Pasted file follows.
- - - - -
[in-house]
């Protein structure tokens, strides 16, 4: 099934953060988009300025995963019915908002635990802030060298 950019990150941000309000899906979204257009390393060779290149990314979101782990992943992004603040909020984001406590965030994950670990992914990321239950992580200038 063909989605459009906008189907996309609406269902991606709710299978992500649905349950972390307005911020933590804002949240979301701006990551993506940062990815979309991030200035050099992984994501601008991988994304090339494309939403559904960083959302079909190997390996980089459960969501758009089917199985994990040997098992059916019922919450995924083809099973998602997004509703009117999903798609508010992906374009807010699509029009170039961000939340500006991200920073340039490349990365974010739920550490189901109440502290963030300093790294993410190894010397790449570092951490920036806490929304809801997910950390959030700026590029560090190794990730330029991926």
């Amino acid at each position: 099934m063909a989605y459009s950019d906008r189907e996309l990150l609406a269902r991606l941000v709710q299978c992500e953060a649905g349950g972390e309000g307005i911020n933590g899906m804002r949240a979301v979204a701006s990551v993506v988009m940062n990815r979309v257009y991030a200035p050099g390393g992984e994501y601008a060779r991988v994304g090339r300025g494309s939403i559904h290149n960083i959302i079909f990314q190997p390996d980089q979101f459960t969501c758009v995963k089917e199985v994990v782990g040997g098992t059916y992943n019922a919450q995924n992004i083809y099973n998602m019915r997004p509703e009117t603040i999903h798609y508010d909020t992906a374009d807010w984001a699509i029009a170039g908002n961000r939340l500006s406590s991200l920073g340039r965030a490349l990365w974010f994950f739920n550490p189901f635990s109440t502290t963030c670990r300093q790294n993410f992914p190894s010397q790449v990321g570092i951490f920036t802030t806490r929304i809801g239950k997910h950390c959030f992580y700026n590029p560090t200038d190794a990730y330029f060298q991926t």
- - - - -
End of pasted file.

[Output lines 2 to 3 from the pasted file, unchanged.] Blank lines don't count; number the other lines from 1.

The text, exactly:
């Protein structure tokens, strides 16, 4: 099934953060988009300025995963019915908002635990802030060298 950019990150941000309000899906979204257009390393060779290149990314979101782990992943992004603040909020984001406590965030994950670990992914990321239950992580200038 063909989605459009906008189907996309609406269902991606709710299978992500649905349950972390307005911020933590804002949240979301701006990551993506940062990815979309991030200035050099992984994501601008991988994304090339494309939403559904960083959302079909190997390996980089459960969501758009089917199985994990040997098992059916019922919450995924083809099973998602997004509703009117999903798609508010992906374009807010699509029009170039961000939340500006991200920073340039490349990365974010739920550490189901109440502290963030300093790294993410190894010397790449570092951490920036806490929304809801997910950390959030700026590029560090190794990730330029991926």
């Amino acid at each position: 099934m063909a989605y459009s950019d906008r189907e996309l990150l609406a269902r991606l941000v709710q299978c992500e953060a649905g349950g972390e309000g307005i911020n933590g899906m804002r949240a979301v979204a701006s990551v993506v988009m940062n990815r979309v257009y991030a200035p050099g390393g992984e994501y601008a060779r991988v994304g090339r300025g494309s939403i559904h290149n960083i959302i079909f990314q190997p390996d980089q979101f459960t969501c758009v995963k089917e199985v994990v782990g040997g098992t059916y992943n019922a919450q995924n992004i083809y099973n998602m019915r997004p509703e009117t603040i999903h798609y508010d909020t992906a374009d807010w984001a699509i029009a170039g908002n961000r939340l500006s406590s991200l920073g340039r965030a490349l990365w974010f994950f739920n550490p189901f635990s109440t502290t963030c670990r300093q790294n993410f992914p190894s010397q790449v990321g570092i951490f920036t802030t806490r929304i809801g239950k997910h950390c959030f992580y700026n590029p560090t200038d190794a990730y330029f060298q991926t």